CDC, OSHA develop guidelines to protect seafood workers from COVID-19
The Centers for Disease Control and Prevention (CDC) on Wednesday, 24 June, published guidelines to safeguard seafood processing workers from contracting COVID-19.
The CDC and the Occupational Safety and Health Administration (OSHA) said it developed the plan with help from the Food and Drug Administration.
“It is imperative that workers in the seafood processing industry are protected from coronavirus exposure in their workplace,” Principal Deputy Assistant Secretary of Labor for Occupational Safety and Health Loren Sweatt said in a press release. “OSHA collaborated with the CDC and FDA to provide this guidance, which outlines steps employers can take to provide a safe and healthful workplace for workers in this vital industry.”
The guidelines include policies for those working in land-based processing factories as well as those who work on fishing vessels. For example, the CDC and OSHA recommend anyone who works on a fishing boat self-quarantine for 14 days before getting on the vessel. The agencies say that employers should consider offering paid leave or “consider the quarantine time as worktime” to ensure compliance.
If a boat worker develops COVID-19 symptoms while at sea, they need to be immediately separated from the other workers to contain the spread of the virus. Vessel owners need to develop isolation plans and work with port authorities and other officials to determine how to get the affected worker to shore for treatment.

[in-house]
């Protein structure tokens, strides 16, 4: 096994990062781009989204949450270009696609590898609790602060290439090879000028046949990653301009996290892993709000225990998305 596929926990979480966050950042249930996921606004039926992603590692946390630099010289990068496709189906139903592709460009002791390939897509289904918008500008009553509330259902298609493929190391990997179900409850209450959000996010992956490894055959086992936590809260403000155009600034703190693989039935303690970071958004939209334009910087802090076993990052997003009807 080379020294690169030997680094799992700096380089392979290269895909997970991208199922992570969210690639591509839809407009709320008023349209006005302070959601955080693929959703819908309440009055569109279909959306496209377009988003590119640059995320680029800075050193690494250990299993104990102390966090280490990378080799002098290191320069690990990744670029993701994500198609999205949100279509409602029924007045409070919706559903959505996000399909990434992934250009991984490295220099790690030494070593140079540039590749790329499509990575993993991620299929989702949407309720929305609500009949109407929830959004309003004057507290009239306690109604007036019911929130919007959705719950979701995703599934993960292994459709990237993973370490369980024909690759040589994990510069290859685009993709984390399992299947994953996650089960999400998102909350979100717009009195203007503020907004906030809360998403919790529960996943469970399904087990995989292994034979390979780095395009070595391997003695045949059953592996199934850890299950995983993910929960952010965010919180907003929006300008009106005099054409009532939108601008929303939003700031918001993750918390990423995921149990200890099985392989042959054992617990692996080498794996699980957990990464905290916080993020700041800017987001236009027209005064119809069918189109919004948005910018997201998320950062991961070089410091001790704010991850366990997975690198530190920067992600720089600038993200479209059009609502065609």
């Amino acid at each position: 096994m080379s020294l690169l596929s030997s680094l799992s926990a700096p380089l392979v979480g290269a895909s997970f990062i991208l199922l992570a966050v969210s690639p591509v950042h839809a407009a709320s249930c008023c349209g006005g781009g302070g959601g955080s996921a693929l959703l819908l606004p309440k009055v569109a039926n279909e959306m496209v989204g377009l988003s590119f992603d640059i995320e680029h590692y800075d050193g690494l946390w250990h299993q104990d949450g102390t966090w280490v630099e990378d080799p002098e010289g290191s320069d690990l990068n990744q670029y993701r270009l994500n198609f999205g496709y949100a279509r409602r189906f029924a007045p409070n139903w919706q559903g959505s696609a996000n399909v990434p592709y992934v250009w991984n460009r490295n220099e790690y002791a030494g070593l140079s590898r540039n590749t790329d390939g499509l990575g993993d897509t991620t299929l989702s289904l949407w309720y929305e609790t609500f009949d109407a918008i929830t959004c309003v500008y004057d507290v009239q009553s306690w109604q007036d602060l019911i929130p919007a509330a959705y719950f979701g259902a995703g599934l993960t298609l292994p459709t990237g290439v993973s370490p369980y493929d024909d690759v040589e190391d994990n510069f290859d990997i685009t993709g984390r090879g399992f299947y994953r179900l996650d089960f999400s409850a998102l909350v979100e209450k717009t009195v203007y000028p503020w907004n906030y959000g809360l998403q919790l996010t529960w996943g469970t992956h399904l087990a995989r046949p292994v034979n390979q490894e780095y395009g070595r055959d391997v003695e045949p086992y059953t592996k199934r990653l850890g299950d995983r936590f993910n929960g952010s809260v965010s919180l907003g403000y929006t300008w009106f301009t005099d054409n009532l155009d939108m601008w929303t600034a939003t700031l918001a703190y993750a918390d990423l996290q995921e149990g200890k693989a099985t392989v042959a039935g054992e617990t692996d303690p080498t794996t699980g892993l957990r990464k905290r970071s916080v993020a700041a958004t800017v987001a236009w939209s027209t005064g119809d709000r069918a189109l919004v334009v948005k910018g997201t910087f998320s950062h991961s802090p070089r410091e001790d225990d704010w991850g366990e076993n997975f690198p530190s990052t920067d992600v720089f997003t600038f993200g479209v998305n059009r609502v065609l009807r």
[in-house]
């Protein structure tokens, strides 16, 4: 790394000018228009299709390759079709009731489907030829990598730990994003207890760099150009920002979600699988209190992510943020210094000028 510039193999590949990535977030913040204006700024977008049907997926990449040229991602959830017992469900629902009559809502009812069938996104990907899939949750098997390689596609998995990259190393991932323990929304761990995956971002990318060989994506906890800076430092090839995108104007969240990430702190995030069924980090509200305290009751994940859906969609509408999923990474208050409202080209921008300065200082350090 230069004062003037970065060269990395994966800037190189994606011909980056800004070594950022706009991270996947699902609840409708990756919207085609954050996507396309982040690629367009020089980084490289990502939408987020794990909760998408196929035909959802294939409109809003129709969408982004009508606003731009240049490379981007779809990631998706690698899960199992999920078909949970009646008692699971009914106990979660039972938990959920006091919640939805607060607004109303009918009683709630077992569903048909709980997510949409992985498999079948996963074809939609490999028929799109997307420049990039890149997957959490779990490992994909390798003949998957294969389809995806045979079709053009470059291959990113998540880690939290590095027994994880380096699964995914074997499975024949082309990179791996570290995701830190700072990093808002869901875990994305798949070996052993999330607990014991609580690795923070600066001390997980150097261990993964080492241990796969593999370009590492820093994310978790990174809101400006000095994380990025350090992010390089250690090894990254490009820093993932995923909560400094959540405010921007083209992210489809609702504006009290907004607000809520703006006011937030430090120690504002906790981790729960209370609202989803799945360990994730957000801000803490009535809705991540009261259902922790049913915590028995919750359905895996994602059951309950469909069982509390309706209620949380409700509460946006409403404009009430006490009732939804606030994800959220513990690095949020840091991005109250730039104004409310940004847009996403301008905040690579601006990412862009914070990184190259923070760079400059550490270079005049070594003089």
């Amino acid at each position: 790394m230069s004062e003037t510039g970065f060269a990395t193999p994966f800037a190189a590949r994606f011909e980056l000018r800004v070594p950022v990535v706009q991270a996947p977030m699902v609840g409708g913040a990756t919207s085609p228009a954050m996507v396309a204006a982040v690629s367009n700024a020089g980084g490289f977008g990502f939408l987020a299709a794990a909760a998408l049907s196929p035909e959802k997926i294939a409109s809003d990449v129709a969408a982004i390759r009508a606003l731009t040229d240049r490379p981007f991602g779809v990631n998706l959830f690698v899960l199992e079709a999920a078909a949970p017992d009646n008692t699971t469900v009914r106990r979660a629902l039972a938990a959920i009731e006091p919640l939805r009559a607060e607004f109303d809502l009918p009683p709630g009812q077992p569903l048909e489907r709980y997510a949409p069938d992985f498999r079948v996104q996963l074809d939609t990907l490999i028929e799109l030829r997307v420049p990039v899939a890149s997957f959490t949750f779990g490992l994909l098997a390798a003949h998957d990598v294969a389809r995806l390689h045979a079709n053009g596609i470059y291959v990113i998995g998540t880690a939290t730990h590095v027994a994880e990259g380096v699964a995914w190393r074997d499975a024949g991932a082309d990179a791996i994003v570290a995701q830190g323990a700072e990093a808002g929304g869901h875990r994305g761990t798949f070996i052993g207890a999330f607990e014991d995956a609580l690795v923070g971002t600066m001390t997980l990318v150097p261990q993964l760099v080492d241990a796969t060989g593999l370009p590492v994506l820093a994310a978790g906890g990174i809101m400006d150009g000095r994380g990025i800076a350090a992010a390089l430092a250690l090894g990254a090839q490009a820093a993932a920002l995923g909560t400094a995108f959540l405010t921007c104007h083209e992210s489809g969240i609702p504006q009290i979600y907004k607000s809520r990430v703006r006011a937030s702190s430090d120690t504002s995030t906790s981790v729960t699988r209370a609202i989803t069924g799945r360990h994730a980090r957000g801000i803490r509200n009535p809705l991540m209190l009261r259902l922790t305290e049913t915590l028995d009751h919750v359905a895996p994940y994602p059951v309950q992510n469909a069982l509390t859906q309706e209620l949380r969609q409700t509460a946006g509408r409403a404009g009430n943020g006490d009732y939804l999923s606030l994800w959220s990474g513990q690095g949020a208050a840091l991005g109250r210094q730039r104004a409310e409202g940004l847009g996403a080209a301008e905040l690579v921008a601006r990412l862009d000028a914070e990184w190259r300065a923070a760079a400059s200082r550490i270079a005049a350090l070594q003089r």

For inland processing plants, the agencies recommend the use of personal protective equipment that does not present a safety hazard for other aspects of the job. They also encourage the use of partitions if workers cannot maintain six feet of space between each other or work directly across from a colleague.
The guidelines come as the AFL-CIO has filed a lawsuit against OSHA seeking safety guidelines for workers specific to COVID-19. Several business trade groups, including the National Fisheries Institute, have filed amicus briefs on behalf of the government and opposing a ubiquitous approach.
In a statement, NFI President John Connelly thanked federal officials for understanding the role the seafood industry plays in the U.S. economy.
“The seafood industry specific guidance reiterates that seafood-processing workers are not exposed to the disease through the fish and seafood products they handle,” Connelly said. “It provides useful tools to minimize hazards for workers who come in relatively close contact with each other and may raise exposure risk factors. The guidance reviews screening, quarantining, and testing of both onshore and offshore employees and is in keeping with the best practices recognized by the industry for COVID-prevention controls.”
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